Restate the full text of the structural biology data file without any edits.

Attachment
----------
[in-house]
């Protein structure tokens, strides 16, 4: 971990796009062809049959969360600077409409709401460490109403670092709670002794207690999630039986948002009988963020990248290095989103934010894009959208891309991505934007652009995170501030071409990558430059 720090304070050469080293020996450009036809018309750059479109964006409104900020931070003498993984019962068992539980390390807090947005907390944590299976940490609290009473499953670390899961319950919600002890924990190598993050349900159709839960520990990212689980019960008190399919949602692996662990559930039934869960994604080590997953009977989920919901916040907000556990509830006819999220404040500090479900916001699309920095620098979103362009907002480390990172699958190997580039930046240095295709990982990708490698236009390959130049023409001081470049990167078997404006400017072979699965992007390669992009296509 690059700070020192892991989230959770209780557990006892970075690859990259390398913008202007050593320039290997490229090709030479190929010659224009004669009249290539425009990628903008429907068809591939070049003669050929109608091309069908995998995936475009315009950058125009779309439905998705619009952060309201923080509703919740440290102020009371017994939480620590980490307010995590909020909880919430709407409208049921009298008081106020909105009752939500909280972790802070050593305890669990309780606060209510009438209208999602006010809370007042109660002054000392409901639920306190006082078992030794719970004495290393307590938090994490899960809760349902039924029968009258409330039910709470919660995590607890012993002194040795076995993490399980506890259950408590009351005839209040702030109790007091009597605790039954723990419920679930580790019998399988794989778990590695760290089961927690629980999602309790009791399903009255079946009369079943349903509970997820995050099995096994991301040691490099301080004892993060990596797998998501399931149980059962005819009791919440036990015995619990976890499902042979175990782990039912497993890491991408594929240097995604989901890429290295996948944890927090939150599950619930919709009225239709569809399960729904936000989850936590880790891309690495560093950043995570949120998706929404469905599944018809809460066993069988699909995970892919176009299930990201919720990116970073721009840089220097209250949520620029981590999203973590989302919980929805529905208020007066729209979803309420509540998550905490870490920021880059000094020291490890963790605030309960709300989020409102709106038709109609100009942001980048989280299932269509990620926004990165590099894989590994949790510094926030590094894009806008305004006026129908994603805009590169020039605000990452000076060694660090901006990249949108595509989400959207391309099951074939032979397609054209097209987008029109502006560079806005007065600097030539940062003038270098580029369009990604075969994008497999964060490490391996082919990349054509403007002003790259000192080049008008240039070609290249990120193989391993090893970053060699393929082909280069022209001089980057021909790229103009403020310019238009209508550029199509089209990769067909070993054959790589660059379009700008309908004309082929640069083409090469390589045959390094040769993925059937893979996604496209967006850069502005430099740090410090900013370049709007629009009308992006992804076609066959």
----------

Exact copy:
[in-house]
């Protein structure tokens, strides 16, 4: 971990796009062809049959969360600077409409709401460490109403670092709670002794207690999630039986948002009988963020990248290095989103934010894009959208891309991505934007652009995170501030071409990558430059 720090304070050469080293020996450009036809018309750059479109964006409104900020931070003498993984019962068992539980390390807090947005907390944590299976940490609290009473499953670390899961319950919600002890924990190598993050349900159709839960520990990212689980019960008190399919949602692996662990559930039934869960994604080590997953009977989920919901916040907000556990509830006819999220404040500090479900916001699309920095620098979103362009907002480390990172699958190997580039930046240095295709990982990708490698236009390959130049023409001081470049990167078997404006400017072979699965992007390669992009296509 690059700070020192892991989230959770209780557990006892970075690859990259390398913008202007050593320039290997490229090709030479190929010659224009004669009249290539425009990628903008429907068809591939070049003669050929109608091309069908995998995936475009315009950058125009779309439905998705619009952060309201923080509703919740440290102020009371017994939480620590980490307010995590909020909880919430709407409208049921009298008081106020909105009752939500909280972790802070050593305890669990309780606060209510009438209208999602006010809370007042109660002054000392409901639920306190006082078992030794719970004495290393307590938090994490899960809760349902039924029968009258409330039910709470919660995590607890012993002194040795076995993490399980506890259950408590009351005839209040702030109790007091009597605790039954723990419920679930580790019998399988794989778990590695760290089961927690629980999602309790009791399903009255079946009369079943349903509970997820995050099995096994991301040691490099301080004892993060990596797998998501399931149980059962005819009791919440036990015995619990976890499902042979175990782990039912497993890491991408594929240097995604989901890429290295996948944890927090939150599950619930919709009225239709569809399960729904936000989850936590880790891309690495560093950043995570949120998706929404469905599944018809809460066993069988699909995970892919176009299930990201919720990116970073721009840089220097209250949520620029981590999203973590989302919980929805529905208020007066729209979803309420509540998550905490870490920021880059000094020291490890963790605030309960709300989020409102709106038709109609100009942001980048989280299932269509990620926004990165590099894989590994949790510094926030590094894009806008305004006026129908994603805009590169020039605000990452000076060694660090901006990249949108595509989400959207391309099951074939032979397609054209097209987008029109502006560079806005007065600097030539940062003038270098580029369009990604075969994008497999964060490490391996082919990349054509403007002003790259000192080049008008240039070609290249990120193989391993090893970053060699393929082909280069022209001089980057021909790229103009403020310019238009209508550029199509089209990769067909070993054959790589660059379009700008309908004309082929640069083409090469390589045959390094040769993925059937893979996604496209967006850069502005430099740090410090900013370049709007629009009308992006992804076609066959």